This chapter explores how mobile media and sound are experienced and in particular how locative technologies such as GPS can be used for the creative sonification of mobility. An artwork forms the key case study of the chapter. Participants equipped with headphones and a GPS-enabled backpack explore a city while listening to generative sounds that depend on their movement and location, as well as on how many people have been in the same location before. An analysis of empirical material including interviews with audience members and the artist show how the work adds an invisible digital sound layer to the existing architecture. The sonic, embodied, and mobile experiences articulated in the interviews are discussed in light of de Certeau’s arguments developed in The Practice of Everyday Life (1984) concerning spatial practice in urban space, including the distinction between views from above and maps as reading and the embodied mobility of walking paths as writing.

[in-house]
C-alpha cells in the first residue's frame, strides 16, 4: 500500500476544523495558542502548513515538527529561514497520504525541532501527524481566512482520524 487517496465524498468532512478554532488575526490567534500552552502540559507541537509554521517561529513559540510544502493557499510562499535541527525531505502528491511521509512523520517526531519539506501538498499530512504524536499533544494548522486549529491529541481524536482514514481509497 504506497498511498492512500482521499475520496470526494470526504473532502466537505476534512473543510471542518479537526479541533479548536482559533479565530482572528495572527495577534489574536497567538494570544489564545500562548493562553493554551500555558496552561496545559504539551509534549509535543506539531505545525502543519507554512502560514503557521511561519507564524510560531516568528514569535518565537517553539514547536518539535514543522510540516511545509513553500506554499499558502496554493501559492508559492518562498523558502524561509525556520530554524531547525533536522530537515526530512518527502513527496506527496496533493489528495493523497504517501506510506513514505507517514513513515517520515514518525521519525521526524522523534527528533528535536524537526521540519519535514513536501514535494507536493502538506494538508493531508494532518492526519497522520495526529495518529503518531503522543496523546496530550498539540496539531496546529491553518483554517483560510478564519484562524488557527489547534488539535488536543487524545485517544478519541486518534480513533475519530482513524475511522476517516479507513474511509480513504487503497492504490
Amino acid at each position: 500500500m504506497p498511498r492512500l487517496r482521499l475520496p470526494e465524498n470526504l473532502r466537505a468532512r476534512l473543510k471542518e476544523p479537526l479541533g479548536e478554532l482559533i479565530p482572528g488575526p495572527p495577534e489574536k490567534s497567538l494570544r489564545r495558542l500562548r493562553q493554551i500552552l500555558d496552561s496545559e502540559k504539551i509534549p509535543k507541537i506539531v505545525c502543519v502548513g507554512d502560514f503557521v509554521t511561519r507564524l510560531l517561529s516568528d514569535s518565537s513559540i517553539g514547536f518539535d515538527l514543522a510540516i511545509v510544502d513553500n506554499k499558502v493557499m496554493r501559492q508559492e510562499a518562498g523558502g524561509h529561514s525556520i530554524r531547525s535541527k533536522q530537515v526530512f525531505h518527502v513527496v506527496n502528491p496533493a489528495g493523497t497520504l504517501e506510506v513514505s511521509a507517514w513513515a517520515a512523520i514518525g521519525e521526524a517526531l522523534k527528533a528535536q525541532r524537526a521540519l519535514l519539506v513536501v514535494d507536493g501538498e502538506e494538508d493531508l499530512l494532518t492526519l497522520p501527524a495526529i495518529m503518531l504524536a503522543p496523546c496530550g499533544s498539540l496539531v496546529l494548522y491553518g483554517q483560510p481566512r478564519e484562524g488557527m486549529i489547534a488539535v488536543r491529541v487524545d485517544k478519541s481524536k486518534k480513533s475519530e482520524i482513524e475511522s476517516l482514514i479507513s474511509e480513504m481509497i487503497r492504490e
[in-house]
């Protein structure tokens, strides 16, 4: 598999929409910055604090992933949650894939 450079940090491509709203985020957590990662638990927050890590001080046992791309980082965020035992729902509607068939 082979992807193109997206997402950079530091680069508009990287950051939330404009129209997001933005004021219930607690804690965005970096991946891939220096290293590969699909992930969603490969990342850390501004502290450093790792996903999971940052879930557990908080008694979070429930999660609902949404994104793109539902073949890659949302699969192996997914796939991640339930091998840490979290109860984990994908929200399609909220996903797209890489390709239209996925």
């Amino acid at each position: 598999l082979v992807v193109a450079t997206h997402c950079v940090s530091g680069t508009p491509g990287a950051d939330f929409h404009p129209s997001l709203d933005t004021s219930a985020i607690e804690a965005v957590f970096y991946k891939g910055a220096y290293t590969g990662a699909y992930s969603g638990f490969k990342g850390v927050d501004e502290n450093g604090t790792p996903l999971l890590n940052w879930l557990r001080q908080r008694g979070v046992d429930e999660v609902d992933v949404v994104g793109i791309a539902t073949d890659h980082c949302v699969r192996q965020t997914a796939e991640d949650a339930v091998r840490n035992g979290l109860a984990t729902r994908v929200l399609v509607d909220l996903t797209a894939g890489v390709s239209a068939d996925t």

|Title of host publication||The Oxford handbook of mobile music studies|
|Editors||Sumanth Gopinath, Jason Stanyek|
|Place of Publication||New York|
|Publisher||Oxford University Press|
|Number of pages||23|
|Publication status||Published - 17 Mar 2014|
|Name||Oxford handbooks in music|
Behrendt, F. (2014). Creative Sonification of Mobility and Sonic Interaction with Urban Space: An Ethnographic Case Study of a GPS Sound Walk. In S. Gopinath, & J. Stanyek (Eds.), The Oxford handbook of mobile music studies (Vol. 2, pp. 189-211). (Oxford handbooks in music). Oxford University Press.